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Gapping spark plugs

Discussion in 'Car Repairs / Maintenance' started by DIYspanner, 12 Nov 2018.

  1. DIYspanner

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    I know a lot of them are pre-gapped in the factory and surely all plugs work best if the gap is as the plug is designed to work best so why do different engines need a different gap from the same plug.

    Actually, the set of Bosh Super Plus I've got to in an uncle's Merc I doubt could be gapped because a gapping tool is more likely to cause damage with the plugs having several earth electrodes.

    I once took the plugs out of a Vauxhall Carlton 2.0 and the earth electrodes were melted back to the thread. The car was still running fine.
     
  2. Yafo

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    I don't think many cars use the same plug nowadays like they used to. Used to be 1 plug fitted something like 75% of the cars on the road, so was gapped to suit. Several plugs now of the same type come in various different gaps ready for the specific vehicle. And there are lots more plug types to cover the range of vehicles, compared to years ago.

    Most common cause of the earth electrode burning away used to be the coil wired the wrong way round.
     
  3. Motman

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    Yeah, used to be mainly N9Y and N5Y until Ford OHC’c came out and they were five bob (5/- or 25p in new money ) for years. As an apprentice we had a spark plug cleaning and testing machine that we used to clean the plugs by blasting them with grit.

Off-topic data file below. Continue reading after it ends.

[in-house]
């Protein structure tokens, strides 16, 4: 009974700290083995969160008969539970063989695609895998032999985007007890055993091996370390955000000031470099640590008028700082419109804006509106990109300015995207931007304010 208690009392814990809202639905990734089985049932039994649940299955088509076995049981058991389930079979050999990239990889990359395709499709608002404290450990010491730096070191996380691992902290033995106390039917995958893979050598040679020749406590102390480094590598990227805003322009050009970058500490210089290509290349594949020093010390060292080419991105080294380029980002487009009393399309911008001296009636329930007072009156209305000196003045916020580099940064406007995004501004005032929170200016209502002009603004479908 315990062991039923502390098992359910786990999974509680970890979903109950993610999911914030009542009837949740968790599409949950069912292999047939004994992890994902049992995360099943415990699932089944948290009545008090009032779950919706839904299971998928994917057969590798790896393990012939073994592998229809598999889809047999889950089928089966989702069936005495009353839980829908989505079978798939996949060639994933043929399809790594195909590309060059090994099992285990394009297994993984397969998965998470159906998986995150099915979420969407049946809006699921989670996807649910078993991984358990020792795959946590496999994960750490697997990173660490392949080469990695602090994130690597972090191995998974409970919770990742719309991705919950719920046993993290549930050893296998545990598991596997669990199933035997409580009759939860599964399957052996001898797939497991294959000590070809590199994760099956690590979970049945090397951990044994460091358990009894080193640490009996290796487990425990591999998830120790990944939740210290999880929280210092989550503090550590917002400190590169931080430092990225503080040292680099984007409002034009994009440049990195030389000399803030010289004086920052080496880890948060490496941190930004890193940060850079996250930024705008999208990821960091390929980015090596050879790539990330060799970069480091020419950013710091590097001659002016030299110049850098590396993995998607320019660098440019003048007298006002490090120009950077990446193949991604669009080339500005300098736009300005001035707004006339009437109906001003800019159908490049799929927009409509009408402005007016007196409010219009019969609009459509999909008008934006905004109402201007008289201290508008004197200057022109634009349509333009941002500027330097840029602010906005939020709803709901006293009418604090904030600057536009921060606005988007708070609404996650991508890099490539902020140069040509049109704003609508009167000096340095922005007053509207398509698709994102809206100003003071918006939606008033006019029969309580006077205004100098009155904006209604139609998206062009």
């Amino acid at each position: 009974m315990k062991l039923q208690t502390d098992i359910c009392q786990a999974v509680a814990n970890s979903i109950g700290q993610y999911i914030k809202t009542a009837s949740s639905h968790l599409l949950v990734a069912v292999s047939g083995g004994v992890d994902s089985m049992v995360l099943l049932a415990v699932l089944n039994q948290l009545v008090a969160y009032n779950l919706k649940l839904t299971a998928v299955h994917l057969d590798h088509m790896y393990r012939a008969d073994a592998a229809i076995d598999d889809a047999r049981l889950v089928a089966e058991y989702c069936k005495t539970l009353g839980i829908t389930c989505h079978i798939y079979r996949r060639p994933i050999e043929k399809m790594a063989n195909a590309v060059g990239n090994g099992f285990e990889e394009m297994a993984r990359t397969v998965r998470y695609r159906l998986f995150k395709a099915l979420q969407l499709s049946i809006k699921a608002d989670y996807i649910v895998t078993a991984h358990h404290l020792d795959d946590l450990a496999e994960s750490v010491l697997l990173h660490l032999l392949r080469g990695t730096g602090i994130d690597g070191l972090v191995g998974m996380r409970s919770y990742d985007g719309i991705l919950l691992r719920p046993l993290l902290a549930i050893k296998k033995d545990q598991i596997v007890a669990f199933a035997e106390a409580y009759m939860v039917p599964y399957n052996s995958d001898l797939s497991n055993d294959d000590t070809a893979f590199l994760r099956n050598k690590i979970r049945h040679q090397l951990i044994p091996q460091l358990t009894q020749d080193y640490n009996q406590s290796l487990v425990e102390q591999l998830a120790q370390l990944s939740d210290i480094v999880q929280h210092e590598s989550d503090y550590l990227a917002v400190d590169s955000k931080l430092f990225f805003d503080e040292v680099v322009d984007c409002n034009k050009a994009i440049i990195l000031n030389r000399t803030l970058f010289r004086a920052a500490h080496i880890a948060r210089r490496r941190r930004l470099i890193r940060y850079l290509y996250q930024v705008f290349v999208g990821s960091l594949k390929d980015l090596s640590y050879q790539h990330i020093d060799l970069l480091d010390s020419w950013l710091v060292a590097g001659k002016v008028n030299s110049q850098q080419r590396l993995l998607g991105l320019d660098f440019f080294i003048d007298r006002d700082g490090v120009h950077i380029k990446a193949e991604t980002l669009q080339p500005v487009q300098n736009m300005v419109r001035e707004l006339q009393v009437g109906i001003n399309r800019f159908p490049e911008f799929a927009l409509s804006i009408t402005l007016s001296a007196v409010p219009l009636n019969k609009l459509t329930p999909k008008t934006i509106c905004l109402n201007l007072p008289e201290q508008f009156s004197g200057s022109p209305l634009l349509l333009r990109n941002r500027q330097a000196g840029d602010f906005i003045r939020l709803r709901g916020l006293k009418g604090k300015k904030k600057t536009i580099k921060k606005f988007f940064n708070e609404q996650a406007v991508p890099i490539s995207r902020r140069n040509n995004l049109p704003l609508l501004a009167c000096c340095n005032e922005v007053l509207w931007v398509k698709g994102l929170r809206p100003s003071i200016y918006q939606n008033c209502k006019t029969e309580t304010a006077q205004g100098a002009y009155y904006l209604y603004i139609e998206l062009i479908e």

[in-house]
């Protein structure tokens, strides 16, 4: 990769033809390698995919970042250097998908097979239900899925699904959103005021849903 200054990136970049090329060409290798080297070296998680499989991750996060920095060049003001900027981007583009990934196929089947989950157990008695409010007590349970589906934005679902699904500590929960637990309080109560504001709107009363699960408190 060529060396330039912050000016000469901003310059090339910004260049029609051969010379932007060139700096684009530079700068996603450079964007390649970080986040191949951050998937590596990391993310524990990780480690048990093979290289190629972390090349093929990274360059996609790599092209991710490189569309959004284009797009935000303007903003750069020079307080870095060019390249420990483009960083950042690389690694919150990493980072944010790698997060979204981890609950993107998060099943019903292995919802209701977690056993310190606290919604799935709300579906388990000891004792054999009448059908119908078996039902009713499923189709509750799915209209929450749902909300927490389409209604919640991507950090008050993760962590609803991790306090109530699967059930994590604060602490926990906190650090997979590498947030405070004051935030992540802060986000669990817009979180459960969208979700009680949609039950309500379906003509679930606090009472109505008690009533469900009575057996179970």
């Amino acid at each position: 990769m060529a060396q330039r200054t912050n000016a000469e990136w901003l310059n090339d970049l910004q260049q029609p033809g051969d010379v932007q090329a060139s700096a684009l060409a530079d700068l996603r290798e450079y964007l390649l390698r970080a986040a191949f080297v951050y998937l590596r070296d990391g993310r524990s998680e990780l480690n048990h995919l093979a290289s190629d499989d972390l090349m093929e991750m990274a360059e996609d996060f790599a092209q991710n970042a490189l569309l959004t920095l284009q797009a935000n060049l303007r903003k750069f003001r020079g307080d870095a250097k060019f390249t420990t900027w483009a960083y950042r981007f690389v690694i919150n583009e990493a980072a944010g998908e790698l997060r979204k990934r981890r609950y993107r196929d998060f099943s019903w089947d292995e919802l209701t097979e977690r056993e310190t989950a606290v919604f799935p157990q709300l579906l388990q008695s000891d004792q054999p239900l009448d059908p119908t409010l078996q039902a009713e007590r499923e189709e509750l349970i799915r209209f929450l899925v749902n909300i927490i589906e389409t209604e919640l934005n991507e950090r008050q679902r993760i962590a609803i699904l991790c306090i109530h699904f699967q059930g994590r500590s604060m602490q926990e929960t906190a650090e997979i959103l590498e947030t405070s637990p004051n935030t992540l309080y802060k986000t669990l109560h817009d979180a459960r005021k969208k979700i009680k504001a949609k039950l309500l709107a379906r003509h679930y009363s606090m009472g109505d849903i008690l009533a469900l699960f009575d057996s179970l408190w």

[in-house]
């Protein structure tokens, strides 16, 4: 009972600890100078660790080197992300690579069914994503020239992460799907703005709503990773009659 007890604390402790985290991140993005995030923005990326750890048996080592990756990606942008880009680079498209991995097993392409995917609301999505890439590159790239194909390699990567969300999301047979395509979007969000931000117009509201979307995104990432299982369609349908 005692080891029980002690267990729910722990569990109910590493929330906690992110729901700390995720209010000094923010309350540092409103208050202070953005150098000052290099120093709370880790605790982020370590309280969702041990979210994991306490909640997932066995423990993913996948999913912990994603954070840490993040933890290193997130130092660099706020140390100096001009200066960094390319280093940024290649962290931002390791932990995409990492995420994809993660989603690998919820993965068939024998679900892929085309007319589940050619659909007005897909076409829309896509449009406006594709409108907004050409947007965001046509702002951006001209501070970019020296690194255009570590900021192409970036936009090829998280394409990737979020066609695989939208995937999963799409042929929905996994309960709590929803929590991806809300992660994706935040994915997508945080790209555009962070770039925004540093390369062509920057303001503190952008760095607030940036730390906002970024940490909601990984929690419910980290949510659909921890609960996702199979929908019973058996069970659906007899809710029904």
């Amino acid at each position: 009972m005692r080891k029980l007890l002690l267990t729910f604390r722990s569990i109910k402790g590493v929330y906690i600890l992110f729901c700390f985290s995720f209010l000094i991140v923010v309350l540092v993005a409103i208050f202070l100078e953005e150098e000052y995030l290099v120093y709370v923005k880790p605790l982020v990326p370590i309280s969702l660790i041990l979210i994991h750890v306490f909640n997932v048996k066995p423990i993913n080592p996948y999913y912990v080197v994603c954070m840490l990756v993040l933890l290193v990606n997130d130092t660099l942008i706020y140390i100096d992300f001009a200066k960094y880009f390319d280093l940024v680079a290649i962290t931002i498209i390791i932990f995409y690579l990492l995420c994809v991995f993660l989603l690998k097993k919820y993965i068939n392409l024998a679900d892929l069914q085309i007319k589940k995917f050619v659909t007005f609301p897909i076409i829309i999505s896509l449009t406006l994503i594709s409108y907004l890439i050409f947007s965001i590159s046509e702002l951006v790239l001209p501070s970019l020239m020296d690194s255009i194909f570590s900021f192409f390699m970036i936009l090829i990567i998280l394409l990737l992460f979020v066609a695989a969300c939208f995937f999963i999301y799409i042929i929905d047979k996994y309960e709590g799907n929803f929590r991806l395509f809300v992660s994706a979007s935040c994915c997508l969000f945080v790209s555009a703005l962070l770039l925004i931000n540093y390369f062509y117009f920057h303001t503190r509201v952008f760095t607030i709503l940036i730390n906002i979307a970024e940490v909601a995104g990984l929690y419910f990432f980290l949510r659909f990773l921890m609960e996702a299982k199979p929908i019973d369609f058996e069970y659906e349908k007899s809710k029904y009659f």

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  4. Burnerman

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    Two or three earth plugs don't require gapping....the central ceramic would be damaged anyway if you tried.
    If the plugs are really burnt away then either they are ancient or the wrong heat grade.....over advanced ignition timing (thing of the past) could also cause this.
    The plug gap really depends on the output of the ignition coil, but to be honest I don't set them anyway - just a visual check in case one has been dropped.
    John :)
     
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  5. DIYspanner

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    This fella seems passionate about spark plugs!
     
  6. Burnerman

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    Ye gods - only in the States :eek:
    Sorry, could only stand the first 20sec!
    John :)
     
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  7. nauseous

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    Had a few nasty belts off spark plugs, ht leads in the past, messing about seeing if there's a spark on various mopeds lol. Glow plugs ftw ;)
     
  8. Keithmac

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    I've found the stricter the emissions control the bigger the gap, bikes used to be 0.7mm across the board but with newer Euro emission laws some are up to 1.1mm!.